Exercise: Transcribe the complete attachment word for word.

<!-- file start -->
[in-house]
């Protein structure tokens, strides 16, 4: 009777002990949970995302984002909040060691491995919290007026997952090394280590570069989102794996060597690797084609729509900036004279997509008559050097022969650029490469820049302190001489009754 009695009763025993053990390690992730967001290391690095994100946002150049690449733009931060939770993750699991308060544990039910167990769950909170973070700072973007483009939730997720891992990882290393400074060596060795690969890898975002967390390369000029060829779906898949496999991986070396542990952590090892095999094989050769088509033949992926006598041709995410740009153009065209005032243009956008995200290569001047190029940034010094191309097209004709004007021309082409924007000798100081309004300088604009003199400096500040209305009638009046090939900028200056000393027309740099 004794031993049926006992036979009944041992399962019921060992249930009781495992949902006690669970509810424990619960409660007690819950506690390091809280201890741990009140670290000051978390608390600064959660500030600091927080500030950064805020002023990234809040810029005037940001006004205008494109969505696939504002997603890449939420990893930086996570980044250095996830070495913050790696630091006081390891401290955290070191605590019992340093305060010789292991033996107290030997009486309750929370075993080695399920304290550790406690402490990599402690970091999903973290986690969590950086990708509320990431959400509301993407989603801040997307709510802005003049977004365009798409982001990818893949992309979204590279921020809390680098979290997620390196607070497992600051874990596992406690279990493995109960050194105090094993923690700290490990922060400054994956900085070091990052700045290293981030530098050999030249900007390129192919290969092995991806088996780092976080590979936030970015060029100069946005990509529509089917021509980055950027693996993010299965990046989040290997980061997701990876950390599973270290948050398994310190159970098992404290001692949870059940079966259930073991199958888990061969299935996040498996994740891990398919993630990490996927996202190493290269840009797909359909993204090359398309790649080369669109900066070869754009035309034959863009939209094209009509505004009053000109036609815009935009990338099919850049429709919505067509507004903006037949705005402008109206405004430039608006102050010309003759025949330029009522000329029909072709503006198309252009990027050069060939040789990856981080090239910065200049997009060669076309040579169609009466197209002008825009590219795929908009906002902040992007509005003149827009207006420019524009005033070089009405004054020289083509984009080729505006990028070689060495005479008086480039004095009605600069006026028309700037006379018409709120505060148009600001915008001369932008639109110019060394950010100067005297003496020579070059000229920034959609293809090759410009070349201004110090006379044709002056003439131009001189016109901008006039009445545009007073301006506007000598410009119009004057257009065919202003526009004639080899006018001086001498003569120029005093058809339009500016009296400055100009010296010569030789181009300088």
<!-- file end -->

[in-house]
């Protein structure tokens, strides 16, 4: 009777002990949970995302984002909040060691491995919290007026997952090394280590570069989102794996060597690797084609729509900036004279997509008559050097022969650029490469820049302190001489009754 009695009763025993053990390690992730967001290391690095994100946002150049690449733009931060939770993750699991308060544990039910167990769950909170973070700072973007483009939730997720891992990882290393400074060596060795690969890898975002967390390369000029060829779906898949496999991986070396542990952590090892095999094989050769088509033949992926006598041709995410740009153009065209005032243009956008995200290569001047190029940034010094191309097209004709004007021309082409924007000798100081309004300088604009003199400096500040209305009638009046090939900028200056000393027309740099 004794031993049926006992036979009944041992399962019921060992249930009781495992949902006690669970509810424990619960409660007690819950506690390091809280201890741990009140670290000051978390608390600064959660500030600091927080500030950064805020002023990234809040810029005037940001006004205008494109969505696939504002997603890449939420990893930086996570980044250095996830070495913050790696630091006081390891401290955290070191605590019992340093305060010789292991033996107290030997009486309750929370075993080695399920304290550790406690402490990599402690970091999903973290986690969590950086990708509320990431959400509301993407989603801040997307709510802005003049977004365009798409982001990818893949992309979204590279921020809390680098979290997620390196607070497992600051874990596992406690279990493995109960050194105090094993923690700290490990922060400054994956900085070091990052700045290293981030530098050999030249900007390129192919290969092995991806088996780092976080590979936030970015060029100069946005990509529509089917021509980055950027693996993010299965990046989040290997980061997701990876950390599973270290948050398994310190159970098992404290001692949870059940079966259930073991199958888990061969299935996040498996994740891990398919993630990490996927996202190493290269840009797909359909993204090359398309790649080369669109900066070869754009035309034959863009939209094209009509505004009053000109036609815009935009990338099919850049429709919505067509507004903006037949705005402008109206405004430039608006102050010309003759025949330029009522000329029909072709503006198309252009990027050069060939040789990856981080090239910065200049997009060669076309040579169609009466197209002008825009590219795929908009906002902040992007509005003149827009207006420019524009005033070089009405004054020289083509984009080729505006990028070689060495005479008086480039004095009605600069006026028309700037006379018409709120505060148009600001915008001369932008639109110019060394950010100067005297003496020579070059000229920034959609293809090759410009070349201004110090006379044709002056003439131009001189016109901008006039009445545009007073301006506007000598410009119009004057257009065919202003526009004639080899006018001086001498003569120029005093058809339009500016009296400055100009010296010569030789181009300088």